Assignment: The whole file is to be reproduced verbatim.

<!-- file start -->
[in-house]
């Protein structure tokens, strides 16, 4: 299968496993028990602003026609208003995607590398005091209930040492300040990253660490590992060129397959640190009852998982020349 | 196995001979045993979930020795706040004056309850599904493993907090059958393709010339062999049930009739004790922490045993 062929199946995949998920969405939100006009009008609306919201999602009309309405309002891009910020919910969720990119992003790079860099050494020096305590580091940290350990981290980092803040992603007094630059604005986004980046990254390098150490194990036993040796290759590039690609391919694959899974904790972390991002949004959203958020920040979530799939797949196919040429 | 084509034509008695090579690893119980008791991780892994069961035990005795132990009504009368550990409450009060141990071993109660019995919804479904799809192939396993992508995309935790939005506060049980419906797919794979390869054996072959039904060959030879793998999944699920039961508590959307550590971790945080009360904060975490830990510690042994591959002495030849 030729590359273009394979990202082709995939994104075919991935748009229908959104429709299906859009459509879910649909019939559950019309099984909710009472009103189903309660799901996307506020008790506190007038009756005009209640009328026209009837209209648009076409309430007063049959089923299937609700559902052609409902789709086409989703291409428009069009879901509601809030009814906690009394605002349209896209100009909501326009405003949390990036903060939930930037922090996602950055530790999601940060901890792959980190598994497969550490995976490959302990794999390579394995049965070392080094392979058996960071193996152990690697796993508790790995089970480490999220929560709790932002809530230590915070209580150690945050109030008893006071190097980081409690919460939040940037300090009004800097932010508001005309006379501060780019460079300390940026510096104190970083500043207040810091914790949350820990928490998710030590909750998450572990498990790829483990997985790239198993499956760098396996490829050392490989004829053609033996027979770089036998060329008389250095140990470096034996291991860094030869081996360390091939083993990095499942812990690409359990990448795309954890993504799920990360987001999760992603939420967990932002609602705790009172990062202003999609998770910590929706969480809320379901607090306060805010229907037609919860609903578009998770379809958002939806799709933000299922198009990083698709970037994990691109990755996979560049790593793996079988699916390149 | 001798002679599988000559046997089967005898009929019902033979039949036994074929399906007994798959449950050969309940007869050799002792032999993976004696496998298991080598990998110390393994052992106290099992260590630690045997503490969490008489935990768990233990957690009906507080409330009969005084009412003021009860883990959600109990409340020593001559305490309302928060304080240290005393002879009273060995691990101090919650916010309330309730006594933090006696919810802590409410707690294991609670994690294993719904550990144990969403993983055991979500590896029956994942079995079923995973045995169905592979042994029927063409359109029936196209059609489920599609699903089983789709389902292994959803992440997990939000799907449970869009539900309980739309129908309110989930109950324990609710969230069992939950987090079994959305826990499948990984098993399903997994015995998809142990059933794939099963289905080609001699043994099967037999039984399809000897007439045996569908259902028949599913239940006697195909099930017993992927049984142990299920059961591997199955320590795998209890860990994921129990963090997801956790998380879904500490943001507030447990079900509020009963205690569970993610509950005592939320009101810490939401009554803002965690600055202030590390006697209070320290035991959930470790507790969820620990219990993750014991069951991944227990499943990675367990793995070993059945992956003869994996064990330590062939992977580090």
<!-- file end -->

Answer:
[in-house]
């Protein structure tokens, strides 16, 4: 299968496993028990602003026609208003995607590398005091209930040492300040990253660490590992060129397959640190009852998982020349 | 196995001979045993979930020795706040004056309850599904493993907090059958393709010339062999049930009739004790922490045993 062929199946995949998920969405939100006009009008609306919201999602009309309405309002891009910020919910969720990119992003790079860099050494020096305590580091940290350990981290980092803040992603007094630059604005986004980046990254390098150490194990036993040796290759590039690609391919694959899974904790972390991002949004959203958020920040979530799939797949196919040429 | 084509034509008695090579690893119980008791991780892994069961035990005795132990009504009368550990409450009060141990071993109660019995919804479904799809192939396993992508995309935790939005506060049980419906797919794979390869054996072959039904060959030879793998999944699920039961508590959307550590971790945080009360904060975490830990510690042994591959002495030849 030729590359273009394979990202082709995939994104075919991935748009229908959104429709299906859009459509879910649909019939559950019309099984909710009472009103189903309660799901996307506020008790506190007038009756005009209640009328026209009837209209648009076409309430007063049959089923299937609700559902052609409902789709086409989703291409428009069009879901509601809030009814906690009394605002349209896209100009909501326009405003949390990036903060939930930037922090996602950055530790999601940060901890792959980190598994497969550490995976490959302990794999390579394995049965070392080094392979058996960071193996152990690697796993508790790995089970480490999220929560709790932002809530230590915070209580150690945050109030008893006071190097980081409690919460939040940037300090009004800097932010508001005309006379501060780019460079300390940026510096104190970083500043207040810091914790949350820990928490998710030590909750998450572990498990790829483990997985790239198993499956760098396996490829050392490989004829053609033996027979770089036998060329008389250095140990470096034996291991860094030869081996360390091939083993990095499942812990690409359990990448795309954890993504799920990360987001999760992603939420967990932002609602705790009172990062202003999609998770910590929706969480809320379901607090306060805010229907037609919860609903578009998770379809958002939806799709933000299922198009990083698709970037994990691109990755996979560049790593793996079988699916390149 | 001798002679599988000559046997089967005898009929019902033979039949036994074929399906007994798959449950050969309940007869050799002792032999993976004696496998298991080598990998110390393994052992106290099992260590630690045997503490969490008489935990768990233990957690009906507080409330009969005084009412003021009860883990959600109990409340020593001559305490309302928060304080240290005393002879009273060995691990101090919650916010309330309730006594933090006696919810802590409410707690294991609670994690294993719904550990144990969403993983055991979500590896029956994942079995079923995973045995169905592979042994029927063409359109029936196209059609489920599609699903089983789709389902292994959803992440997990939000799907449970869009539900309980739309129908309110989930109950324990609710969230069992939950987090079994959305826990499948990984098993399903997994015995998809142990059933794939099963289905080609001699043994099967037999039984399809000897007439045996569908259902028949599913239940006697195909099930017993992927049984142990299920059961591997199955320590795998209890860990994921129990963090997801956790998380879904500490943001507030447990079900509020009963205690569970993610509950005592939320009101810490939401009554803002965690600055202030590390006697209070320290035991959930470790507790969820620990219990993750014991069951991944227990499943990675367990793995070993059945992956003869994996064990330590062939992977580090």